the hole which is developing out in the Center and Hooper
area primarily is dramatic. The lowering of the aquifer is
extended all the way down to the Del-Norte—Monte Vista
Area, and we are seeing declines over all of the aquifer of
15 or more feet. We are aware of places north and east of
Del Norte of 30-50’ declines. There has been no recovery—as
we predicted there wouldn’t be—without the recharge
from the diversions of the large canals, of which there has
virtually been none.
“There is no stream flow in the immediate area. Canero
and La Garita Creeks are dry or so low that there isn’t
any help there. Saguache Creek is the same way. San Luis Creek
and all the east side streams are dry. So there has been no
help for the aquifers at all.”
The consequences are showing up already. The Division of
Water Resources has issued approximately 300 permits for replacement
of domestic use wells. These are house wells, people use primarily
for drinking and sanitation purposes, which have either gone
dry, or they are small diameter artesian wells that have stopped
flowing and there is no way to get a pump in. Wells are expensive,
and it has put people in a bind.
Says Vandiver, “We have de-watered this valley extensively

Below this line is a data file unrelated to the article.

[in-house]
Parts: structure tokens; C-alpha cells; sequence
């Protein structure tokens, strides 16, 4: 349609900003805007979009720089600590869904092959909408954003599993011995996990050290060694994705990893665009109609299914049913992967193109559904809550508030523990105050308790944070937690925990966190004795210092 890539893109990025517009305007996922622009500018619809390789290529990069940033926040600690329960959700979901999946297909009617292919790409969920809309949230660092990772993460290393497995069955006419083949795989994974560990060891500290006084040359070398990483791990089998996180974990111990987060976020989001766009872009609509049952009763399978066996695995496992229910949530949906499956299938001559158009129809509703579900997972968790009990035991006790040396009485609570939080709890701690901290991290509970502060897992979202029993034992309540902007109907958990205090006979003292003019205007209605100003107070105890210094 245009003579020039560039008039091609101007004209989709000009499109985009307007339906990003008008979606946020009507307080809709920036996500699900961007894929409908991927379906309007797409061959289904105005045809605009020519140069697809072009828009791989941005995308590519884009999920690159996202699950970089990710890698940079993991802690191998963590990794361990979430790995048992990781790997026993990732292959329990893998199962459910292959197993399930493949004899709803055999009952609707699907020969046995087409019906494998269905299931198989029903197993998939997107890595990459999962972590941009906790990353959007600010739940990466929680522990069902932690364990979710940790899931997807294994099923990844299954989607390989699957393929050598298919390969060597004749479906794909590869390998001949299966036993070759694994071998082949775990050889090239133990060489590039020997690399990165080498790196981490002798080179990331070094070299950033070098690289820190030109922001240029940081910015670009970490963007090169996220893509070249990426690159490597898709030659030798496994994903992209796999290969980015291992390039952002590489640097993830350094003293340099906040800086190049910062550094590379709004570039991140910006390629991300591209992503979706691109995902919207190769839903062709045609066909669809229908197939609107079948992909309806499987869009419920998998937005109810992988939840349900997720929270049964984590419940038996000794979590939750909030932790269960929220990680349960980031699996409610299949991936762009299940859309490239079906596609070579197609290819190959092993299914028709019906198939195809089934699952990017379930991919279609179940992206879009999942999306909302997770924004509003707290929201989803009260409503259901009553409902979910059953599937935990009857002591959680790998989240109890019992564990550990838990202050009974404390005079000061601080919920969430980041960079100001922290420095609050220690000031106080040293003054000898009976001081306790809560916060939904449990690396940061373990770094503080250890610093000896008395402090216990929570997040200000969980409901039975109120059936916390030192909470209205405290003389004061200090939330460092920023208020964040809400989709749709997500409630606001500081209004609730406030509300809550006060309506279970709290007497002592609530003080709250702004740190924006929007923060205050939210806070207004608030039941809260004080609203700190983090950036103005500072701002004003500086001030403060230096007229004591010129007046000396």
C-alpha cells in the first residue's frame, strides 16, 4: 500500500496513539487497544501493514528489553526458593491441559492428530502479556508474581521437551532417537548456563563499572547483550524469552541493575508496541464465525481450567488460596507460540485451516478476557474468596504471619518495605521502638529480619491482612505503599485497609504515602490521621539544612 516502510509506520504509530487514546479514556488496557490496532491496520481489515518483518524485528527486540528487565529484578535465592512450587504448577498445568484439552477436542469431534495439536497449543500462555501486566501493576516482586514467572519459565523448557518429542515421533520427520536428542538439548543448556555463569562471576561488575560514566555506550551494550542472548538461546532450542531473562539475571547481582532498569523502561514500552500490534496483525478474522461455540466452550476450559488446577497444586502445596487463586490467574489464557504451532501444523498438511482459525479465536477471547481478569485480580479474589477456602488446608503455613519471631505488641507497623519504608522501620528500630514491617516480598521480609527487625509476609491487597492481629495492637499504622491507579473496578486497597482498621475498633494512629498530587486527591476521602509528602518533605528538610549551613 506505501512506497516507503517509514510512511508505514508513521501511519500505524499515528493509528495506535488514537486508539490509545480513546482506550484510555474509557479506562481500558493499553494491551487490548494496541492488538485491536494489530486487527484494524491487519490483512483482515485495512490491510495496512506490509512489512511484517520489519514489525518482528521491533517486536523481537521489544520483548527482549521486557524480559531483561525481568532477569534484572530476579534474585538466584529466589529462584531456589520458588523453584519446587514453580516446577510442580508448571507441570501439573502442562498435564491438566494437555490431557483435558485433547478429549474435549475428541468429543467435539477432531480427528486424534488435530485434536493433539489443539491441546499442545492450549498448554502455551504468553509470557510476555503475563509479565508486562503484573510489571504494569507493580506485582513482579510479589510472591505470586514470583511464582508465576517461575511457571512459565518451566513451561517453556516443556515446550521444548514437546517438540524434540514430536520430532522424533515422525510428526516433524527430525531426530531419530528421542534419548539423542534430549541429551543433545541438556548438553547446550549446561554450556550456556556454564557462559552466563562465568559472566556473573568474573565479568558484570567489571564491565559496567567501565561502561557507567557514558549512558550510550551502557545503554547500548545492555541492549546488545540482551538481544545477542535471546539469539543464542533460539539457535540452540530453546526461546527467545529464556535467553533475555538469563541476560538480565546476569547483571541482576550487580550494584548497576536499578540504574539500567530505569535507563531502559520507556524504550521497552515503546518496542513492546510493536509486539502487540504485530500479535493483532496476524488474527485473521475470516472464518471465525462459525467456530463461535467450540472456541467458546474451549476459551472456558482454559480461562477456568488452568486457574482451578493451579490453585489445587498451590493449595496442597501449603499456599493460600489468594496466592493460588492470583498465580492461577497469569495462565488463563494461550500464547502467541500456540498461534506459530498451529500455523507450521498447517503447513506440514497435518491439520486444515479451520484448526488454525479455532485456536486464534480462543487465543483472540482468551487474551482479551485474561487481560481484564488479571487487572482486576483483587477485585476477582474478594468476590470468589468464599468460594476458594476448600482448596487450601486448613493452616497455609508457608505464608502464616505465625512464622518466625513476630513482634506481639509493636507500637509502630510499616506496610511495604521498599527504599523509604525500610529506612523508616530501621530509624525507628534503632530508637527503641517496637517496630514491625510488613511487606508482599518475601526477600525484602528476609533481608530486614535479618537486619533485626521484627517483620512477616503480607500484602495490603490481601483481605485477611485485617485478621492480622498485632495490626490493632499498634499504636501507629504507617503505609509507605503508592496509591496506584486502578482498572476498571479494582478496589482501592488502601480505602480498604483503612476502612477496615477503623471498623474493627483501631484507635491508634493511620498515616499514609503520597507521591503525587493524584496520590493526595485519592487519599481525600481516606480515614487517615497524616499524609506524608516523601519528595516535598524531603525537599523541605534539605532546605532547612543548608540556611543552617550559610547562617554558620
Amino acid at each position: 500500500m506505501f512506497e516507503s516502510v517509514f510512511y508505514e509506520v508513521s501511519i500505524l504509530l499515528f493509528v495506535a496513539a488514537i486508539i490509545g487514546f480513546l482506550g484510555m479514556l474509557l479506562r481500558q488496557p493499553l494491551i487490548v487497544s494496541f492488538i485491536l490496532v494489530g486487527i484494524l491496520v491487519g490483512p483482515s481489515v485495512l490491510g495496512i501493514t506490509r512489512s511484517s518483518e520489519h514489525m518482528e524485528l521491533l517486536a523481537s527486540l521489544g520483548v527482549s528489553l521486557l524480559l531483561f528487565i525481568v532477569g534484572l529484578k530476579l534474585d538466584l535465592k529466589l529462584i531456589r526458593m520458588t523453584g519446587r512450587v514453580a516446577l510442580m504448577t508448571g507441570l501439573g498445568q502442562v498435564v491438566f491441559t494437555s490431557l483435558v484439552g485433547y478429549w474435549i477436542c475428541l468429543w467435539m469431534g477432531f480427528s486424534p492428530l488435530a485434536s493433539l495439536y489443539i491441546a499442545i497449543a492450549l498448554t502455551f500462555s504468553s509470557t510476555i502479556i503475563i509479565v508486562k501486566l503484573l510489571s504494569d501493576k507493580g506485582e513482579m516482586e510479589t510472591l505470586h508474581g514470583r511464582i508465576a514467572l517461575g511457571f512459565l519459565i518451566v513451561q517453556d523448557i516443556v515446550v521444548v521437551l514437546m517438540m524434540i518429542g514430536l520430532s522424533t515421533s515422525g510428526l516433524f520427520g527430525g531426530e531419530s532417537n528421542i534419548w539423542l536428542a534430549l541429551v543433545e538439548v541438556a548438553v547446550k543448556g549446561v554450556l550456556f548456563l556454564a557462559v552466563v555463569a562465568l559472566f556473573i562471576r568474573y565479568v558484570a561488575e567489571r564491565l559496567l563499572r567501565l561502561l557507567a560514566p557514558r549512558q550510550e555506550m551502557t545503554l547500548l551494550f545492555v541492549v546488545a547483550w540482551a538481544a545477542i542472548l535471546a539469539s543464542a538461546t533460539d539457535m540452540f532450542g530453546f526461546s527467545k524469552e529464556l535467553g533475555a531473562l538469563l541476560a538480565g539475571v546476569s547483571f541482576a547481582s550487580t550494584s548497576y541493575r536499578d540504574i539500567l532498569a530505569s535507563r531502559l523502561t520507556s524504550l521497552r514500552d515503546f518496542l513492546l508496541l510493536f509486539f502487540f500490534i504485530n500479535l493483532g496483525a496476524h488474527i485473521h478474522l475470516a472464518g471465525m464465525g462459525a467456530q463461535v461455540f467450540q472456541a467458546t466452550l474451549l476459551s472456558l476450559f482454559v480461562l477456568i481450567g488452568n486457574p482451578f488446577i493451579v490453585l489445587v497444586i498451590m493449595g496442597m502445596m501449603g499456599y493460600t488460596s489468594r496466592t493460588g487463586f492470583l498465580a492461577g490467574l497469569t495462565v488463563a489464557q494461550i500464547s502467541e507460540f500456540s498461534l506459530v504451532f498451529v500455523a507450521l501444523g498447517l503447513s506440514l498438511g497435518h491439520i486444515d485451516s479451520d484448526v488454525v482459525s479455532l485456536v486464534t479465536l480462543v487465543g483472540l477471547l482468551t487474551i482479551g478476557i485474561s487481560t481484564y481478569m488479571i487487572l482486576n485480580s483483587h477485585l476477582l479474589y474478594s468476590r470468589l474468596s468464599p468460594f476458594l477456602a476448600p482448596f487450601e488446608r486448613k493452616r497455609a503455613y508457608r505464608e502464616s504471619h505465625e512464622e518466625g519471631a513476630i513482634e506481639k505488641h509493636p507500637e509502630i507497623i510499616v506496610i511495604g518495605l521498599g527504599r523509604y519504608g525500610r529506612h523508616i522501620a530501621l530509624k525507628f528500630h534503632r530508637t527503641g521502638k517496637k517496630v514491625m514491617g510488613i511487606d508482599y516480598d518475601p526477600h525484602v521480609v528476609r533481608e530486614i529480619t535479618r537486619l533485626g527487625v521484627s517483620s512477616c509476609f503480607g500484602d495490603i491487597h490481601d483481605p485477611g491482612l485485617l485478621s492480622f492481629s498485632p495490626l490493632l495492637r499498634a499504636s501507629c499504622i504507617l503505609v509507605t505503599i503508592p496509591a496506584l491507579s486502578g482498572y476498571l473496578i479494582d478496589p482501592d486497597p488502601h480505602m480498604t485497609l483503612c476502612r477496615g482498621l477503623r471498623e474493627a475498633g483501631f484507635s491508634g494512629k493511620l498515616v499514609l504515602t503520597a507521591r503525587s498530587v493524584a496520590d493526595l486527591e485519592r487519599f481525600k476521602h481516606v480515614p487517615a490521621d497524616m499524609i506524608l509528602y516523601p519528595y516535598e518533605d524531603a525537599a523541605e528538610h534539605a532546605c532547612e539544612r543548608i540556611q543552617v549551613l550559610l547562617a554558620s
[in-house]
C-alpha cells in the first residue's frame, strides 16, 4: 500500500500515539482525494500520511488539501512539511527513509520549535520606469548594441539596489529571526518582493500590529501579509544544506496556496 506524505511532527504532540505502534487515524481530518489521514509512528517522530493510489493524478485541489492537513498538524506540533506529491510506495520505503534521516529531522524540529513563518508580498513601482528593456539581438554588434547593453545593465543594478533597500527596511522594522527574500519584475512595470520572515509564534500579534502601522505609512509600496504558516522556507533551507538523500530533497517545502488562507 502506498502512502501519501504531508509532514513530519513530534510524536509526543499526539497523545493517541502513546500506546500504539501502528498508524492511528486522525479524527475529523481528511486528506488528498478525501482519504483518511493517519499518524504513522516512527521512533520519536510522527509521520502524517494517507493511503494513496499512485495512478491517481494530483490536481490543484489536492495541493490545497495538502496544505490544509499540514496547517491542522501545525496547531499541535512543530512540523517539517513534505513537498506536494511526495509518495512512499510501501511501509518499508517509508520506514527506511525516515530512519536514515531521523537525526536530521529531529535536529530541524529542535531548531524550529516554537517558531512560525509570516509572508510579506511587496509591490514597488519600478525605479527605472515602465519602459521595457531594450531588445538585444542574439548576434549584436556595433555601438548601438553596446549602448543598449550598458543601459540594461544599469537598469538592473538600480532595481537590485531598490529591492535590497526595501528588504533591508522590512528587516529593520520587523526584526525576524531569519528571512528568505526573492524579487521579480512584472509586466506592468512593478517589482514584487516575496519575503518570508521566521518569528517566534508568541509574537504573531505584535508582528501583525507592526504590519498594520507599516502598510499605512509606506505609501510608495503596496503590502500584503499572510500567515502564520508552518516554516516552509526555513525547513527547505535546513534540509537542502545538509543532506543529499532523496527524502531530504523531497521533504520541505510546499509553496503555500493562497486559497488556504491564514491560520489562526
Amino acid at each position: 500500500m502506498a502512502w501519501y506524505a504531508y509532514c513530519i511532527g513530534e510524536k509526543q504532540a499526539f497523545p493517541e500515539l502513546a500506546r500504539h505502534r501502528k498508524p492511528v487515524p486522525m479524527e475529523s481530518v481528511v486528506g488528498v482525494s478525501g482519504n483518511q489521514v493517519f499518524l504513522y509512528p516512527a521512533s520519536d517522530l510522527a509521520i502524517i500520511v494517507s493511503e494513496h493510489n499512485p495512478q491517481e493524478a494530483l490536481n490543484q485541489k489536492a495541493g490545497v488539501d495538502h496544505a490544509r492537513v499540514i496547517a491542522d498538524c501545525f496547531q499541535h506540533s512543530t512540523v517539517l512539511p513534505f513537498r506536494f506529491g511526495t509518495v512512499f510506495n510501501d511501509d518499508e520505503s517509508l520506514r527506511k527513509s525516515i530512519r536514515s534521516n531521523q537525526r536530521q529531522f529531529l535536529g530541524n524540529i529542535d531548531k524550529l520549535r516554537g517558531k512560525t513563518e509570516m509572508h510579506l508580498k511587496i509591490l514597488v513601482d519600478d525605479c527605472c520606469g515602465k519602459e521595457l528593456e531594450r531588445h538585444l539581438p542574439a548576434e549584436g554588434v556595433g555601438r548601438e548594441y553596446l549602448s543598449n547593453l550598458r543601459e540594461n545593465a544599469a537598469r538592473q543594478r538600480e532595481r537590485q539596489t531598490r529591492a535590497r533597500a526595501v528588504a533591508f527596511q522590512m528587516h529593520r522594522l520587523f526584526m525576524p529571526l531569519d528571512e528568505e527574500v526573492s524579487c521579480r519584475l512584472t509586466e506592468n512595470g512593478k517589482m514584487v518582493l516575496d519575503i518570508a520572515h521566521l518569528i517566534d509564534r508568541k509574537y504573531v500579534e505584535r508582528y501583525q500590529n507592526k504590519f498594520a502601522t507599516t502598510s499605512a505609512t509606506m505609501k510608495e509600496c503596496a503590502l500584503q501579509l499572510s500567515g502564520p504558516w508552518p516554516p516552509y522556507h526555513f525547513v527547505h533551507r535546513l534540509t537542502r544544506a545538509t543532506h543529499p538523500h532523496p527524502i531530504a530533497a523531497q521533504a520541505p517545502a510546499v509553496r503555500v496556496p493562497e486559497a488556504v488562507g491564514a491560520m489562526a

this year. The alluvium along the rivers has dried up way
more than I have ever imagined; the banks of the river are
“The (proverbial) hole that we are digging for ourselves
in the aquifer out in the Closed Basin (Center-Hooper) area
is substantial, and it is going to take a number of years
to recover. The diversions into that area would have to be
more than the annual draught (drawing out of water) to even
start to recover the aquifer. So we are going to need multiple
high diversion years to recover from this. The long term is
that if we don’t get those years, we are going to continue
to ‘mine’ water in that area, and it will become
more and more difficult to obtain a water supply.”
So, could the unconfined or shallow aquifer, which lies just
below the surface, go dry?
“I don’t know that it would go completely dry,”